I’ve argued for over a year now we should have taken the simple step of creating the “safe zones” in coordination with the Turks. Now you have a situation where tens of thousands of refugees, 30,000 alone into Lebanon on Wednesday and Thursday, are further destabilizing the entire region.
[One note for the record: The “massacre” in Tremseh, where initially 220 were said to have been killed by government forces, increasingly looks like a clash between the army and rebels and not a massacre. The death toll might also be closer to 100.]
Iran: According to an Iranian dissident group, the Revolutionary Guards, the elite forces under the control of Ayatollah Khamenei, the supreme leader, are overseeing a massive expansion of the country’s nuclear weapons program “in an attempt to bring forward the date when the regime can produce its first warhead,” as reported by Con Coughlin of the Daily Telegraph.
“A specialist team of 60 nuclear scientists has been seconded to a unit called the New Defense Research Organization which answers directly to the Revolutionary Guards.”
Amid the increasing tensions in the Persian Gulf, the U.S. military continues to ramp up its forces and is also building a new missile-defense radar station in Qatar, as first reported by the Wall Street Journal.
Egypt: I have a lot on Secretary of State Hillary Clinton’s travels and tenure down below, but her trip this week to Egypt was a joke. Clinton met with President Mohammed Morsi and military council leader Field Marshal Tantawi, with both essentially ignoring her, at least anything she said.
Clinton told Morsi she supported a “full transition” to civilian rule and that resolving the impasse between Morsi of the Muslim Brotherhood and the generals “requires dialogue and compromise, real politics.”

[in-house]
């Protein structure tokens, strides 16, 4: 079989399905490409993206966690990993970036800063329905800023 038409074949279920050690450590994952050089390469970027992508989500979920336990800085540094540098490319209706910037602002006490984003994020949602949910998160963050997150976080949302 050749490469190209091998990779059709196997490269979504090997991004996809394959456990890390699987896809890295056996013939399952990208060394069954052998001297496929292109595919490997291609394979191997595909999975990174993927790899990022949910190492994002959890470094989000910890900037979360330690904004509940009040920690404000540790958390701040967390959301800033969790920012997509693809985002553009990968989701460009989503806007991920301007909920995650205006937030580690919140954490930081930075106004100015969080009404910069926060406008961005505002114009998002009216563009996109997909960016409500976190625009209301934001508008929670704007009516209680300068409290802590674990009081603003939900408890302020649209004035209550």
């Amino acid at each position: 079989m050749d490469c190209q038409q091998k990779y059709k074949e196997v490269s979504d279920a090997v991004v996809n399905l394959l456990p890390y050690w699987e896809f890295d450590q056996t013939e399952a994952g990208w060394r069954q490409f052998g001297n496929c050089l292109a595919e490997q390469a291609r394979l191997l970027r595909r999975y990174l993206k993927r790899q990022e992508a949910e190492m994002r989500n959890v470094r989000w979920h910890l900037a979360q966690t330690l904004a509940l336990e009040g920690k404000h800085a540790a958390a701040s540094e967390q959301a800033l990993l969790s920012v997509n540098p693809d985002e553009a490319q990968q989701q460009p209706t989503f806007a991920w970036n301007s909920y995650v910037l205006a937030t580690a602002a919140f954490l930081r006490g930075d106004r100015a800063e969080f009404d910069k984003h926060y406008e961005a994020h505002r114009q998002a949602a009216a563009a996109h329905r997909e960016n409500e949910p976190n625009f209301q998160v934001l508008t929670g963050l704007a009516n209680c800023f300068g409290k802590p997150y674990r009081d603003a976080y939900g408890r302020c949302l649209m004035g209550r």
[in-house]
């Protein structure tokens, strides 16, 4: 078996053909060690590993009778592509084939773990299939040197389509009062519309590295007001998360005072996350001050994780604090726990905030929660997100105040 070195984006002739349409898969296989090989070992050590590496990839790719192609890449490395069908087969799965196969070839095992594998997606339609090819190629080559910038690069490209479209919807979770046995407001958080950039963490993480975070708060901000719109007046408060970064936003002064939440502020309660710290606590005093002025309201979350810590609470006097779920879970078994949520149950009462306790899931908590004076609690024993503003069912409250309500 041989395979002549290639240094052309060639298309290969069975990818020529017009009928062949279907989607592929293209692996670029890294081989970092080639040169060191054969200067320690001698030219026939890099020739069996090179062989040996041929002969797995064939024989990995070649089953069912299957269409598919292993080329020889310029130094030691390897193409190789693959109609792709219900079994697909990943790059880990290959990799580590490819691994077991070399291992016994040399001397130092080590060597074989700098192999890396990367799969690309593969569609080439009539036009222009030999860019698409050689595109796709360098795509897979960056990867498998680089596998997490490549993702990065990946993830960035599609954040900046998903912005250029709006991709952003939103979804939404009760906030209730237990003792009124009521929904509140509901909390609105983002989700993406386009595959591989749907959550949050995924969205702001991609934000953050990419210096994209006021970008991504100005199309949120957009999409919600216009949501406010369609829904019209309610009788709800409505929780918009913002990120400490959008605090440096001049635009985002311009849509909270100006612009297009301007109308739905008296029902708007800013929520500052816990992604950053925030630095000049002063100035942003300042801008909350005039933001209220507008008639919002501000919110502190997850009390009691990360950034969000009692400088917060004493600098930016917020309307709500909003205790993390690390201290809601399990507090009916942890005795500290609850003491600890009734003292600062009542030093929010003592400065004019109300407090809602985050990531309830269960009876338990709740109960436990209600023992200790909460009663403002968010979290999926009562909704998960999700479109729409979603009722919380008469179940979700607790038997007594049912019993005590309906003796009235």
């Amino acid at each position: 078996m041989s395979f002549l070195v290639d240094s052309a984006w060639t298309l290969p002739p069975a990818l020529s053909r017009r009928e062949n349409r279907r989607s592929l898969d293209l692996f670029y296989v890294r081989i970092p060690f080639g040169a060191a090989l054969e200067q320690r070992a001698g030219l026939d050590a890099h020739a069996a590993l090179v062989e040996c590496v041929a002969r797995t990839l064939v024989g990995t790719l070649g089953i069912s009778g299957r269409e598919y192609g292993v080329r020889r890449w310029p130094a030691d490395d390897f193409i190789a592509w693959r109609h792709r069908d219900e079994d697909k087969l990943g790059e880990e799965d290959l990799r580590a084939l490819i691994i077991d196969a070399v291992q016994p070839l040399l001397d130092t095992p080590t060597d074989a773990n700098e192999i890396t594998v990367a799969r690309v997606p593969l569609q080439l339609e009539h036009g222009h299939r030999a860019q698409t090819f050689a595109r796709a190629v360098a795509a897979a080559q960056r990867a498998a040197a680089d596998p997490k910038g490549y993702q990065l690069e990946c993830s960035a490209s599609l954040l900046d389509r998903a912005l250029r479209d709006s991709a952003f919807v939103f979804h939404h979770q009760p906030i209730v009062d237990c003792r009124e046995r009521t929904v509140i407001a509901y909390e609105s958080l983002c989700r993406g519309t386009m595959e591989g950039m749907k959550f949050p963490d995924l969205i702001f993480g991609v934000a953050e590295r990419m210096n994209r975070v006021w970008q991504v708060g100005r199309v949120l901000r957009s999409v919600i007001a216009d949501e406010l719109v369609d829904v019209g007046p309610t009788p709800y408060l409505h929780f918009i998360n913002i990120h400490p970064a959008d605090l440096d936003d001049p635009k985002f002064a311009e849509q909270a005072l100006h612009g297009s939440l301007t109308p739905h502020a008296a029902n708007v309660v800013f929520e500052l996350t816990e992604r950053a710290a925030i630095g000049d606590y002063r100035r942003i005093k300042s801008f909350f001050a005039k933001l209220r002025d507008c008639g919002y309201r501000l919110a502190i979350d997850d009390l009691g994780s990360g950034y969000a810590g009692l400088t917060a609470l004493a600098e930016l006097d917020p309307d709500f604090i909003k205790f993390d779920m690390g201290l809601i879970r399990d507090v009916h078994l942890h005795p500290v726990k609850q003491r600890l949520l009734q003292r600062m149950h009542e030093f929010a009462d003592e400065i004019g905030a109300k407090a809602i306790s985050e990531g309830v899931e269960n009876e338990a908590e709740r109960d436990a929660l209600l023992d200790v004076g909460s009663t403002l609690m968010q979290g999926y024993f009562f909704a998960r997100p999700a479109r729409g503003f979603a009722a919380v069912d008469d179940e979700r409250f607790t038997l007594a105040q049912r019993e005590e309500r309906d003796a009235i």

Actually, Morsi did say, “We are very, very keen to meet you and happy that you are here.”
Of course the joke of it all is that the Obama White House, and other prior U.S. administrations, closely aligned themselves with Hosni Mubarak even as he suppressed the Brotherhood, so it was no great surprise that Clinton was met with protests in Cairo and Alexandria; from both Mubarak supporters who felt abandoned and from the Brotherhood.
The most recent Pew poll in Egypt found that 76% have an unfavorable view of the Obama administration, while 60% want the laws of their government to “strictly” follow the Koran. Christians are protesting the closer relations sought by Washington with Morsi. They fear an Islamist government will curtail Christians’ civil liberties.
As for Tantawi, hours after his discussions with Clinton he said the armed forces will not allow a “certain group” to dominate the country.
“Egypt will never fall. It belongs to all Egyptians and not to a certain group – the armed forces will not allow it. The armed forces will not allow anyone, especially those pushed from outside, to distract it from its role as the protector of Egypt. The army will never commit treason and will continue to perform its duties until Egypt reaches the shores of safety.” [USA TODAY / AP]
This was Tantawi’s harshest tone since Morsi’s inauguration.
As for the $1.3 billion in aid the United States sends Egypt each year, almost all of it for the military, look for that to continue.
Israel: Sec. of State Clinton went to Israel from Egypt for her first trip there since 2010 where she conferred with the likes of Israeli Prime Minister Netanyahu on the many issues in the region, including Iran, Syria and Egypt. Clinton supposedly hadn’t returned to Israel in two years because she didn’t want to until there was more progress on the Palestinian front, but there are far more important items these days, at least to Netanyahu, who the day after Clinton left faced a crisis when his coalition partner of just 70 days, Shaul Mofaz and his Kadima party, left the government over the issue of drafting ultra-orthodox Jews into the defense forces. Netanyahu still has a majority of 66 seats in the 120-seat Knesset, but now he’ll be pulled back to the far right to appease this part of his coalition and one thing you can look for is acceleration of settlements in the West Bank; ergo, so much for a two-state solution.